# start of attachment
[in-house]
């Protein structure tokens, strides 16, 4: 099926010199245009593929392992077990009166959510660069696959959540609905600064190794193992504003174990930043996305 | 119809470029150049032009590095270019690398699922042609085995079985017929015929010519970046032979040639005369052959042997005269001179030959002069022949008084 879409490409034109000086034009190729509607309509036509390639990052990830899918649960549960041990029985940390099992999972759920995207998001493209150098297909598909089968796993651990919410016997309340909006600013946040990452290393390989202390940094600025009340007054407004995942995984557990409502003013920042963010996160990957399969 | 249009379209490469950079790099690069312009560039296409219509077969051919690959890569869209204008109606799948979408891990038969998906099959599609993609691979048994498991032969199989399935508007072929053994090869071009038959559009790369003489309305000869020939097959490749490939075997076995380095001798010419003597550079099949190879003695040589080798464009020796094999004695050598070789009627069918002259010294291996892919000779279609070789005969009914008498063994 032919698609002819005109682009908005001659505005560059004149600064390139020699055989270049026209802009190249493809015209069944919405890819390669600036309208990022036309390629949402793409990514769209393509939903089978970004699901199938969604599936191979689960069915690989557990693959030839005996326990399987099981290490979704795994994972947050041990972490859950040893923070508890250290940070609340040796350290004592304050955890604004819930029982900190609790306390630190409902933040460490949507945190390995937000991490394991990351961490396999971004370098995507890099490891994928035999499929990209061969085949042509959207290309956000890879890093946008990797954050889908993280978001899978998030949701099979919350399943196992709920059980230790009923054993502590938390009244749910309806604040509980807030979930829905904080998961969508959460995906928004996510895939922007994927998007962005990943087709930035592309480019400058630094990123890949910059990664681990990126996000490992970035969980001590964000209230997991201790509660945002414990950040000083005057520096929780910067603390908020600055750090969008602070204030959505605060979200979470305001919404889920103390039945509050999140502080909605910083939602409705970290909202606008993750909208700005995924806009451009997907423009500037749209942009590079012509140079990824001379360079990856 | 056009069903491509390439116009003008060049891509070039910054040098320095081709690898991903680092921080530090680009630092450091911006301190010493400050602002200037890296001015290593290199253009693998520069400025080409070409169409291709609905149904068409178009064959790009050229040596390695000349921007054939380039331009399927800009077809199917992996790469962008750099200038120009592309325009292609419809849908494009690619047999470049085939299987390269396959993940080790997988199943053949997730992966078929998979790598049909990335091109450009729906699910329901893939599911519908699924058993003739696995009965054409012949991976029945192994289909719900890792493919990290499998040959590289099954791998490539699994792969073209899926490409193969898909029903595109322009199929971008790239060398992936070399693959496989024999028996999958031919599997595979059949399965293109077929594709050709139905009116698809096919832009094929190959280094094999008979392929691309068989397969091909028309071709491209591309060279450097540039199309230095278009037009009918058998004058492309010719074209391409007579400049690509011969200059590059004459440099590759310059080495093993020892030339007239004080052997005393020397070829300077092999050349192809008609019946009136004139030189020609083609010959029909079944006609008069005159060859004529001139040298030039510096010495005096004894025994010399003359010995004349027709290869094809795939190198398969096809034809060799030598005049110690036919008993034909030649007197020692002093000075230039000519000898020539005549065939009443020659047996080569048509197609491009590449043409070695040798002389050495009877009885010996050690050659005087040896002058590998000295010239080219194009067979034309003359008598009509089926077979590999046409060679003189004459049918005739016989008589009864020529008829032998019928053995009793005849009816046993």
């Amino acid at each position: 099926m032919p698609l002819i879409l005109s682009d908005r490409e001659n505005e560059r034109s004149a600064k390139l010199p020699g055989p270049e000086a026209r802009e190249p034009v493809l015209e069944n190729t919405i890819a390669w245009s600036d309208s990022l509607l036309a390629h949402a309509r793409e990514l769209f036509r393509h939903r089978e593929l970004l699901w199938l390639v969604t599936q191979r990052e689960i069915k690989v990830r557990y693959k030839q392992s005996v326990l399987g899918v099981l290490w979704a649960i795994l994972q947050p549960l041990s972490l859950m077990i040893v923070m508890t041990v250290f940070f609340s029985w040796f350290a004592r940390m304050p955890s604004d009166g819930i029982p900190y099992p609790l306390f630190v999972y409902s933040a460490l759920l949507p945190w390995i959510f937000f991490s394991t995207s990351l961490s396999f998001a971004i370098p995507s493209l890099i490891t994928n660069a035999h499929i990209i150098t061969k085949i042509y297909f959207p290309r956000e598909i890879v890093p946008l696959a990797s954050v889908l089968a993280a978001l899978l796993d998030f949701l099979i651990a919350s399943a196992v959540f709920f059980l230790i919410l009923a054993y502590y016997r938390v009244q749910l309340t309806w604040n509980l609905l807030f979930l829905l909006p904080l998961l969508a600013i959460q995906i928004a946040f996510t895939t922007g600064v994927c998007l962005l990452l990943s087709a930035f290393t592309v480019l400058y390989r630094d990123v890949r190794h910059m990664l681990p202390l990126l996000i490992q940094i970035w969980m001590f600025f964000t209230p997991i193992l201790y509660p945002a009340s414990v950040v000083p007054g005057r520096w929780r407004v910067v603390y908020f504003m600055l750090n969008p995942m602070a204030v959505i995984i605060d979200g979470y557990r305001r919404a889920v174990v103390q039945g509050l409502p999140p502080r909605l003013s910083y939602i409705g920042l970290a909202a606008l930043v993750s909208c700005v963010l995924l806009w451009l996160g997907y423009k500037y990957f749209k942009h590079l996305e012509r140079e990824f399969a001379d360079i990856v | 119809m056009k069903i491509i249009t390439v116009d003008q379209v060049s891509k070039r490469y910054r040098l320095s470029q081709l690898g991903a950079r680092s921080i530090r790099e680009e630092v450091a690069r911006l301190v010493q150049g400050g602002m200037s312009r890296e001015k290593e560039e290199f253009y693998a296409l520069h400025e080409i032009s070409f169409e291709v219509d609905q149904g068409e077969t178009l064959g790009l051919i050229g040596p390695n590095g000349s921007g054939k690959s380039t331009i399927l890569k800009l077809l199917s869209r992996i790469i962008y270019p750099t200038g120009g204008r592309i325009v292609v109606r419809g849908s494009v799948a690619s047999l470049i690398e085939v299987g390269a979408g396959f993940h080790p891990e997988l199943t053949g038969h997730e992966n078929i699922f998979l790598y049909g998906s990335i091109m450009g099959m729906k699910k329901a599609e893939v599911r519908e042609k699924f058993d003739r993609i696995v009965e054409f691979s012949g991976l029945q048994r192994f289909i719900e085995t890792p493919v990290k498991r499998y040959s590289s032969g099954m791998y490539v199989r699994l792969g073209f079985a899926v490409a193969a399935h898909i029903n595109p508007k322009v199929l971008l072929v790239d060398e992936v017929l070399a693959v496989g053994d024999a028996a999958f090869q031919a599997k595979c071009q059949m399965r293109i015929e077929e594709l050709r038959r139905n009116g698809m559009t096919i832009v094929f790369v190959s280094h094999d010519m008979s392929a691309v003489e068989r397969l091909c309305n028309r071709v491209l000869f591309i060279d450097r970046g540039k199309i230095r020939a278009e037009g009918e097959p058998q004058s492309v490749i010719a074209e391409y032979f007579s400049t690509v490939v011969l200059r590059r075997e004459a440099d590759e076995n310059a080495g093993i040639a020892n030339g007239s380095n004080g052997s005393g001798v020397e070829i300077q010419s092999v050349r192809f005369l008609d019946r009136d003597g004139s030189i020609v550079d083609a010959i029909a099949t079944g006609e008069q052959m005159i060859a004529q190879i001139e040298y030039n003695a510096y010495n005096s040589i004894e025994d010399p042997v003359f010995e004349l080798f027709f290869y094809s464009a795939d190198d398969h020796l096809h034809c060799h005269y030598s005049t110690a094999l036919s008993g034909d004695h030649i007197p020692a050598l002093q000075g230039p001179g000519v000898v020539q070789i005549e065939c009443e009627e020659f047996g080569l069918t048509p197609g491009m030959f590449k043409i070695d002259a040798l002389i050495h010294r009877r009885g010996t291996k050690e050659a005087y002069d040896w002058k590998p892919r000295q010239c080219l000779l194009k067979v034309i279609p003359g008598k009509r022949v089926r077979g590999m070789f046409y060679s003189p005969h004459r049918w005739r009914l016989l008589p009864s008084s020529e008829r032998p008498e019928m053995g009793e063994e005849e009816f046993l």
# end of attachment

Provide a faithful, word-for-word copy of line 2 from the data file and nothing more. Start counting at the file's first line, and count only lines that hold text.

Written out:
């Protein structure tokens, strides 16, 4: 099926010199245009593929392992077990009166959510660069696959959540609905600064190794193992504003174990930043996305 | 119809470029150049032009590095270019690398699922042609085995079985017929015929010519970046032979040639005369052959042997005269001179030959002069022949008084 879409490409034109000086034009190729509607309509036509390639990052990830899918649960549960041990029985940390099992999972759920995207998001493209150098297909598909089968796993651990919410016997309340909006600013946040990452290393390989202390940094600025009340007054407004995942995984557990409502003013920042963010996160990957399969 | 249009379209490469950079790099690069312009560039296409219509077969051919690959890569869209204008109606799948979408891990038969998906099959599609993609691979048994498991032969199989399935508007072929053994090869071009038959559009790369003489309305000869020939097959490749490939075997076995380095001798010419003597550079099949190879003695040589080798464009020796094999004695050598070789009627069918002259010294291996892919000779279609070789005969009914008498063994 032919698609002819005109682009908005001659505005560059004149600064390139020699055989270049026209802009190249493809015209069944919405890819390669600036309208990022036309390629949402793409990514769209393509939903089978970004699901199938969604599936191979689960069915690989557990693959030839005996326990399987099981290490979704795994994972947050041990972490859950040893923070508890250290940070609340040796350290004592304050955890604004819930029982900190609790306390630190409902933040460490949507945190390995937000991490394991990351961490396999971004370098995507890099490891994928035999499929990209061969085949042509959207290309956000890879890093946008990797954050889908993280978001899978998030949701099979919350399943196992709920059980230790009923054993502590938390009244749910309806604040509980807030979930829905904080998961969508959460995906928004996510895939922007994927998007962005990943087709930035592309480019400058630094990123890949910059990664681990990126996000490992970035969980001590964000209230997991201790509660945002414990950040000083005057520096929780910067603390908020600055750090969008602070204030959505605060979200979470305001919404889920103390039945509050999140502080909605910083939602409705970290909202606008993750909208700005995924806009451009997907423009500037749209942009590079012509140079990824001379360079990856 | 056009069903491509390439116009003008060049891509070039910054040098320095081709690898991903680092921080530090680009630092450091911006301190010493400050602002200037890296001015290593290199253009693998520069400025080409070409169409291709609905149904068409178009064959790009050229040596390695000349921007054939380039331009399927800009077809199917992996790469962008750099200038120009592309325009292609419809849908494009690619047999470049085939299987390269396959993940080790997988199943053949997730992966078929998979790598049909990335091109450009729906699910329901893939599911519908699924058993003739696995009965054409012949991976029945192994289909719900890792493919990290499998040959590289099954791998490539699994792969073209899926490409193969898909029903595109322009199929971008790239060398992936070399693959496989024999028996999958031919599997595979059949399965293109077929594709050709139905009116698809096919832009094929190959280094094999008979392929691309068989397969091909028309071709491209591309060279450097540039199309230095278009037009009918058998004058492309010719074209391409007579400049690509011969200059590059004459440099590759310059080495093993020892030339007239004080052997005393020397070829300077092999050349192809008609019946009136004139030189020609083609010959029909079944006609008069005159060859004529001139040298030039510096010495005096004894025994010399003359010995004349027709290869094809795939190198398969096809034809060799030598005049110690036919008993034909030649007197020692002093000075230039000519000898020539005549065939009443020659047996080569048509197609491009590449043409070695040798002389050495009877009885010996050690050659005087040896002058590998000295010239080219194009067979034309003359008598009509089926077979590999046409060679003189004459049918005739016989008589009864020529008829032998019928053995009793005849009816046993």